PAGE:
NYC Production & Post News recently attended the first demo of ARRI’s Alexa Studio at AbelCine’s snazzy new presentation room.
ARRI’s Guenter Noesner spoke about key features that differentiate this top of the line Alexa Studio model from the other cameras in this popular new line. These include a 4:3 sensor (a key component for shooting wide-screen with anamorphic lenses), mirror shutter, optical viewfinder with anamorphic de-squeeze, and behind the lens ND filter (you’ll need this both because of the camera’s sensitivity of 800 EI and the optical viewfinder, which would darken with standard slide-in NDs).
According to AbelCine’s Moe Shore, the majority of TV shows this year have been shot with an Alexa system.
AbelCine’s Applications Specialist Mitch Gross gave one of his usual whirlwind tech tours, here offering important info on how the camera works, practical advice, and a hands-on demo. Mitch pointed out that the Alexa’s Super 35 4:3 sensor sports 2880 x 2160 active pixels and produces a 6.5 megapixel image. While digital camcorders that hold to the Rec 709 HD spec offer about 8 stops, Alexa delivers an astonishing 14 stops.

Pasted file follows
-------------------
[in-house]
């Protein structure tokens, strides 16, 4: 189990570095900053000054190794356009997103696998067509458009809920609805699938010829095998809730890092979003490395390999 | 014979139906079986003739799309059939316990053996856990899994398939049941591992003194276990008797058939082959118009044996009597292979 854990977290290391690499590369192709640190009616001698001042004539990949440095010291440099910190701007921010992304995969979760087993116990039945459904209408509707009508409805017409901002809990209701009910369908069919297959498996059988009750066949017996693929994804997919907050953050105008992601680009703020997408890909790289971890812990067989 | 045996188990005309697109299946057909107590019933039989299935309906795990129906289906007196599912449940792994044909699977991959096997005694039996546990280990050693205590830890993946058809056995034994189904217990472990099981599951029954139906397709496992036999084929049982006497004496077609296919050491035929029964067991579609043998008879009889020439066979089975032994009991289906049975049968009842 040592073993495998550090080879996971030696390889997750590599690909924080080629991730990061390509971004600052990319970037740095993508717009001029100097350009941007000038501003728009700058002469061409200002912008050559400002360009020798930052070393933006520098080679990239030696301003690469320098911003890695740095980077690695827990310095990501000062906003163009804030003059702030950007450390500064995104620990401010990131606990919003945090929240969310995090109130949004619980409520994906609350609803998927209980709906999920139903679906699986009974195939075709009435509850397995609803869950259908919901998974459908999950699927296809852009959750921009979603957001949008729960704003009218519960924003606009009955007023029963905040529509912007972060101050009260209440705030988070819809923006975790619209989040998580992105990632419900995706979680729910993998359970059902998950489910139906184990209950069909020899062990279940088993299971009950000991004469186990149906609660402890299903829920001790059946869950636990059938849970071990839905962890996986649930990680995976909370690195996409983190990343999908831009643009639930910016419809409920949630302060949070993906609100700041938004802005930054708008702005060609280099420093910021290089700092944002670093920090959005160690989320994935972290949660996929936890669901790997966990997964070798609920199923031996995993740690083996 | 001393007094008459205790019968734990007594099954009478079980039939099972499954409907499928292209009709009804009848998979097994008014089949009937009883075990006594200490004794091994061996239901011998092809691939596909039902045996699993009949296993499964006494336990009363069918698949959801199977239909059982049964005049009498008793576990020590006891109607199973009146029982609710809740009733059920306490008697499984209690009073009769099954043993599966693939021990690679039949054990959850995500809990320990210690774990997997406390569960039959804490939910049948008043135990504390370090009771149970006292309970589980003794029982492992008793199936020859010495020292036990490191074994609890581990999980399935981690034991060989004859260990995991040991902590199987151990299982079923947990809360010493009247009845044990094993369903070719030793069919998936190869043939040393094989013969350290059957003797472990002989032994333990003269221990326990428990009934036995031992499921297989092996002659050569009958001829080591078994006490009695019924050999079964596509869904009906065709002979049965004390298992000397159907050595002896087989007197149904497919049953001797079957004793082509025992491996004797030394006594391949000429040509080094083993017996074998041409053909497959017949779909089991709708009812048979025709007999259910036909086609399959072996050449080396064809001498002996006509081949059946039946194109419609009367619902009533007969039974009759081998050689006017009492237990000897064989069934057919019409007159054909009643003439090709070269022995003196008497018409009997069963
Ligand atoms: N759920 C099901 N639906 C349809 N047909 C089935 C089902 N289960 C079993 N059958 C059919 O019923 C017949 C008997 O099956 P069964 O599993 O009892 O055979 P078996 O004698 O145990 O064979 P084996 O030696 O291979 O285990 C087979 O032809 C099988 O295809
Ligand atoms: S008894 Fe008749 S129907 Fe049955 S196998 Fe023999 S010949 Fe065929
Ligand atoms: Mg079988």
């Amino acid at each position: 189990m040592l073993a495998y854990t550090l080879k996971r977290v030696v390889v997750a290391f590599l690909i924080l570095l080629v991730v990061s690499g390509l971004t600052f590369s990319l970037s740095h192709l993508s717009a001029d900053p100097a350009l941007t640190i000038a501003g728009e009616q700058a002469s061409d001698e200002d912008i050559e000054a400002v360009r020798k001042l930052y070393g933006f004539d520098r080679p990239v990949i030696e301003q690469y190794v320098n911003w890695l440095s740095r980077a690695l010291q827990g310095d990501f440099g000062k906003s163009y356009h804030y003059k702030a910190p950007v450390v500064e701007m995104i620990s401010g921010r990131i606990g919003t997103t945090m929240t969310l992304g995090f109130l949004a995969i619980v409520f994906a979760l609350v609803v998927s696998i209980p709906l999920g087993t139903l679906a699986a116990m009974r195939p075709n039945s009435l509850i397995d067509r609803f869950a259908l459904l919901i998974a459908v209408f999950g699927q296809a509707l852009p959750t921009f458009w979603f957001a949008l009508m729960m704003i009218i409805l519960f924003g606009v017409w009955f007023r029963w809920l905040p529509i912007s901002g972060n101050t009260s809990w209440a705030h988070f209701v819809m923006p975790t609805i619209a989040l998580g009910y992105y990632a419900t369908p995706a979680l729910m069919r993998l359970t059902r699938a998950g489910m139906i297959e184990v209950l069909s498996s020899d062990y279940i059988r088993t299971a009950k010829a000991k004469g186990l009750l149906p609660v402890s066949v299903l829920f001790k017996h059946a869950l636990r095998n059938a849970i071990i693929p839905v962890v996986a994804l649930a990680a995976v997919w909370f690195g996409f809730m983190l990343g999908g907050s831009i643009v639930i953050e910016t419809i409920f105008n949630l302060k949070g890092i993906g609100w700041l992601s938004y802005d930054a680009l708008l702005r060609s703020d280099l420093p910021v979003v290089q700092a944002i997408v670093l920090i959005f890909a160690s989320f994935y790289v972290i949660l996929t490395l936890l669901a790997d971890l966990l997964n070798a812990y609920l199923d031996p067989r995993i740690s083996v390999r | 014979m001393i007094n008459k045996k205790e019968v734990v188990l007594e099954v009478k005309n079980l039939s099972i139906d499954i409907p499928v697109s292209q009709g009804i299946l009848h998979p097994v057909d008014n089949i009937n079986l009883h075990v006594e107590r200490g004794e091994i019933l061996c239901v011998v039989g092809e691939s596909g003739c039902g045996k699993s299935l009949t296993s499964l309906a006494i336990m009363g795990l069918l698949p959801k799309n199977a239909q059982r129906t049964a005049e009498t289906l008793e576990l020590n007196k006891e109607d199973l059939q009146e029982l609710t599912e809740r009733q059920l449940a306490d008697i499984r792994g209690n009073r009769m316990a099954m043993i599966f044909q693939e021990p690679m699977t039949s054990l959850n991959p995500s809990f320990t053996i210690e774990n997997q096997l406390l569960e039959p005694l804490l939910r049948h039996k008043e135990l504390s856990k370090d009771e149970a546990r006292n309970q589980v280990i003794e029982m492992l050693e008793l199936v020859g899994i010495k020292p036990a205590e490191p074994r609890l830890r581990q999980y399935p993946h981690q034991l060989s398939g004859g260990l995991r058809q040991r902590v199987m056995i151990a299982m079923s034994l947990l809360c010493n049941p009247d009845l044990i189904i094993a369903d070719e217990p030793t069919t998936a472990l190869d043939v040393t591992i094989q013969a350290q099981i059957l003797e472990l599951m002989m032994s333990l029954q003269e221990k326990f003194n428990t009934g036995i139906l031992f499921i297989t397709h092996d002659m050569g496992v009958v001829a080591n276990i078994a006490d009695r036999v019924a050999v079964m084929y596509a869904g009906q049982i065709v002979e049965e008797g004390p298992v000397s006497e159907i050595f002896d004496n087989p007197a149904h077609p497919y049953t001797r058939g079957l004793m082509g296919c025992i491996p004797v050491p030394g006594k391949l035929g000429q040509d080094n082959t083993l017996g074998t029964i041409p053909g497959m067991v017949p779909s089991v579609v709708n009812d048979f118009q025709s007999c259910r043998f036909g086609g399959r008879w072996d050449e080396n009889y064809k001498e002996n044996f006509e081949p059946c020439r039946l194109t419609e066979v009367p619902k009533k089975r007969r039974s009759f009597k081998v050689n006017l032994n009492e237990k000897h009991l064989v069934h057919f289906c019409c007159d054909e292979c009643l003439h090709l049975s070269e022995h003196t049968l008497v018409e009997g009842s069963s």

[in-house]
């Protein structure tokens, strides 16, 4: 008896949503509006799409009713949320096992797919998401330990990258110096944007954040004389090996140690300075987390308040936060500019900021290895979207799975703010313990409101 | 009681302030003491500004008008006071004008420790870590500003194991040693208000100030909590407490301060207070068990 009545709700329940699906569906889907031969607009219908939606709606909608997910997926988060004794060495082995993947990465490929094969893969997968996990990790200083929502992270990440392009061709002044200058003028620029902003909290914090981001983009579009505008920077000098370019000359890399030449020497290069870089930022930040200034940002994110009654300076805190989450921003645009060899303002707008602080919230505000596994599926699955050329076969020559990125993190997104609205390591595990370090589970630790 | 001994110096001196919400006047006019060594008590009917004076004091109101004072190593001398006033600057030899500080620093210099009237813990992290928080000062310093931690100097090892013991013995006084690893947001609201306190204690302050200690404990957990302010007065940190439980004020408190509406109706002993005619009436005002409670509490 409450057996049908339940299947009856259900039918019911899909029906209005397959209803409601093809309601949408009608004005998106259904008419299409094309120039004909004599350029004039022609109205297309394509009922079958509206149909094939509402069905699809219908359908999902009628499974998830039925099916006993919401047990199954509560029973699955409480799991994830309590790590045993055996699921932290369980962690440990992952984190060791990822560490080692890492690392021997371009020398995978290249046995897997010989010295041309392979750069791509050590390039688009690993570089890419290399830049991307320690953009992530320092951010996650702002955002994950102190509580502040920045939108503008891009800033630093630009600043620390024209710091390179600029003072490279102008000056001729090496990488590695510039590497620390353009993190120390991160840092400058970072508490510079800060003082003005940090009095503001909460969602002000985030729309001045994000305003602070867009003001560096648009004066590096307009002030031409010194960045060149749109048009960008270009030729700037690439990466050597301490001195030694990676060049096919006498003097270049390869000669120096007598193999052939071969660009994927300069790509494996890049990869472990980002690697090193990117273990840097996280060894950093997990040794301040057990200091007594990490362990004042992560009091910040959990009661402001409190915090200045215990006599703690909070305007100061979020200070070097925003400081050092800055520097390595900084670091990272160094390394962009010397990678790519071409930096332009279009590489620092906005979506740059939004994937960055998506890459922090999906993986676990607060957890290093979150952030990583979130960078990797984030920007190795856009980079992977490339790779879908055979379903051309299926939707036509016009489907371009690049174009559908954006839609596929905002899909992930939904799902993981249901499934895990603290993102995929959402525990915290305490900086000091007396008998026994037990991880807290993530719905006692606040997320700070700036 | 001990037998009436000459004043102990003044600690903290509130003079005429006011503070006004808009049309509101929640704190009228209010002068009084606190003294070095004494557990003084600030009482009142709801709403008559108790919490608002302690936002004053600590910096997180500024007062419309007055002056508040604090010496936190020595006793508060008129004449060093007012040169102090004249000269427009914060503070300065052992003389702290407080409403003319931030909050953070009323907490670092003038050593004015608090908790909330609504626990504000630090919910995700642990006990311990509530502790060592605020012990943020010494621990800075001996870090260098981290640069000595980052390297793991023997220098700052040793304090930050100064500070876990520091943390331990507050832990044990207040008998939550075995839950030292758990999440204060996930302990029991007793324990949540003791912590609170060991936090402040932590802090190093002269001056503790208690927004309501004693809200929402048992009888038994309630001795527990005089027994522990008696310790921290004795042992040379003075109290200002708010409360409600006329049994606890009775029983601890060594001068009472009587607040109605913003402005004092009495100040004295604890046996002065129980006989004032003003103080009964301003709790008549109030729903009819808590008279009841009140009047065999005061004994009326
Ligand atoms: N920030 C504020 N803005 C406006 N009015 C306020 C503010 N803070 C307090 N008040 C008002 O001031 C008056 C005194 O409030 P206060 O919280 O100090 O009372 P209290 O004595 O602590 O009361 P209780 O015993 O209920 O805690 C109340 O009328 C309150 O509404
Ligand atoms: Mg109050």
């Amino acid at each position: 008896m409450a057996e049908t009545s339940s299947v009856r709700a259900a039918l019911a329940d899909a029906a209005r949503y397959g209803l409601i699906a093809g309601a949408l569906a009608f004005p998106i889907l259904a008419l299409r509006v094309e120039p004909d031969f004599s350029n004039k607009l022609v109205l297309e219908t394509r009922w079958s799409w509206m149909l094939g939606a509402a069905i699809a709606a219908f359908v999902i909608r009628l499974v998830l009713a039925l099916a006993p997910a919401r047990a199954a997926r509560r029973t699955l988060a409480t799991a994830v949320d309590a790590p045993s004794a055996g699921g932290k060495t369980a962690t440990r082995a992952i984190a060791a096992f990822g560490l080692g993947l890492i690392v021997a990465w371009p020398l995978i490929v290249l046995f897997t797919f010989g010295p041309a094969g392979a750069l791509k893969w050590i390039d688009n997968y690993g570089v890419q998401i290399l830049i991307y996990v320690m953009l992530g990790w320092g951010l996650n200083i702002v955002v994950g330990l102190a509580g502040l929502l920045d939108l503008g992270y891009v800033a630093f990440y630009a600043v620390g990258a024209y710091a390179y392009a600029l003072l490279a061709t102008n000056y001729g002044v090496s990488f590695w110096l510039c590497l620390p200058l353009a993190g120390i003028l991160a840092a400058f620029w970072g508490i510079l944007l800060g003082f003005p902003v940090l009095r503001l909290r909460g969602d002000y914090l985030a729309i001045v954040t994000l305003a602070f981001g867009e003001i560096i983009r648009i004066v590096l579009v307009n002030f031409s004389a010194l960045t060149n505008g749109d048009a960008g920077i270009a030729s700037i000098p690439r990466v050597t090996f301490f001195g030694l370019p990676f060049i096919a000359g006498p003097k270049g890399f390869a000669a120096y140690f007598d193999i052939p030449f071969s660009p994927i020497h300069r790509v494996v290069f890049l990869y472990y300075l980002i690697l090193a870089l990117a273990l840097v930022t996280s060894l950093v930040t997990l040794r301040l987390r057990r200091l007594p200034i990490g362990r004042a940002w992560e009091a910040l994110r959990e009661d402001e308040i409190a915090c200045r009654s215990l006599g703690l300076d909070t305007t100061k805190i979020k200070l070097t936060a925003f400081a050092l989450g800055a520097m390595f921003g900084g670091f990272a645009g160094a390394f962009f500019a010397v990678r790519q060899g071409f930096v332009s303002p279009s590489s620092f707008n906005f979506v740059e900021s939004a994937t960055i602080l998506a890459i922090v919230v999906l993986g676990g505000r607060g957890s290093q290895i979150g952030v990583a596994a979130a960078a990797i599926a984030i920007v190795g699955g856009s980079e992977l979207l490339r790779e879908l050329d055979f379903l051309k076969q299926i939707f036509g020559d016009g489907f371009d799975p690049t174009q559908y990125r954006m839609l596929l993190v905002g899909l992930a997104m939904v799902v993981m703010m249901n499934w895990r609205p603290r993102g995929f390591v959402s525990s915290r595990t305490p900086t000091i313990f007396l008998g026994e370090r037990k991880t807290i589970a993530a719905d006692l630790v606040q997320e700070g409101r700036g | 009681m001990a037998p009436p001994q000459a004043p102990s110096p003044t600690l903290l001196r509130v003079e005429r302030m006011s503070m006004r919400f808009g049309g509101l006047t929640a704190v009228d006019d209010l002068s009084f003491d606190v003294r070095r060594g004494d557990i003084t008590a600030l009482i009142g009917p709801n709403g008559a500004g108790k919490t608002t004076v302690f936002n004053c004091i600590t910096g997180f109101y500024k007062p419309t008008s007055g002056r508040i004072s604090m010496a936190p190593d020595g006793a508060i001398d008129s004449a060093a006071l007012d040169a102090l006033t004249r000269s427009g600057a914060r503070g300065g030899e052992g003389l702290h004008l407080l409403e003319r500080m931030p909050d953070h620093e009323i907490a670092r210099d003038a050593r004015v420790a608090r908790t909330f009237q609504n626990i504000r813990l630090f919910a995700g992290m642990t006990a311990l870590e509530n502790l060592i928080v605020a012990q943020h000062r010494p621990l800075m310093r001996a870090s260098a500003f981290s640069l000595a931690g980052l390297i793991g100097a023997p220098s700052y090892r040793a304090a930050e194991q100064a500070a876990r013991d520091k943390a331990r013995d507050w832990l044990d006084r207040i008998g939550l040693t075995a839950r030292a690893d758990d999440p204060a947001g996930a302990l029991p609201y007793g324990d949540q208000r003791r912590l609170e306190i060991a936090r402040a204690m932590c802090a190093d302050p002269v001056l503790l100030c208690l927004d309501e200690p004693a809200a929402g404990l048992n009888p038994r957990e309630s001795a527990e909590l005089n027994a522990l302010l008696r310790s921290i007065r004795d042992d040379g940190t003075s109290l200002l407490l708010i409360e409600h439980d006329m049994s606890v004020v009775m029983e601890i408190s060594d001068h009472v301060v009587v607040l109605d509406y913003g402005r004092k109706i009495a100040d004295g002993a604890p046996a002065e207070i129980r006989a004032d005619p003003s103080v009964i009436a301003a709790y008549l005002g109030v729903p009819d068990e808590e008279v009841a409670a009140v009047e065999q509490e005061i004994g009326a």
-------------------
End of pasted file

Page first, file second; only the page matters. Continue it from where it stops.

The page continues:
You can click on the image below to hear the ever energetic Mitch Gross explain some of the details to NYCPPNEW’s Joe Herman.
Andy Shipshides, manager of Abel’s Training Department, followed up with an explanation of how the ARRIRAW recorder from Codex works in post production. Alexa Studio’s 4:3 12-bit images are huge at 12 MB each (the 16:9 frames are a little more manageable at 6.8 MB each). Codex creates virtual files out of the ARRIRAW image stream, allowing you to output in DPX, ARI, AVI, MOV, MXF, and other formats.
For more info, here’s Arri’s own page on the Alexa Studio.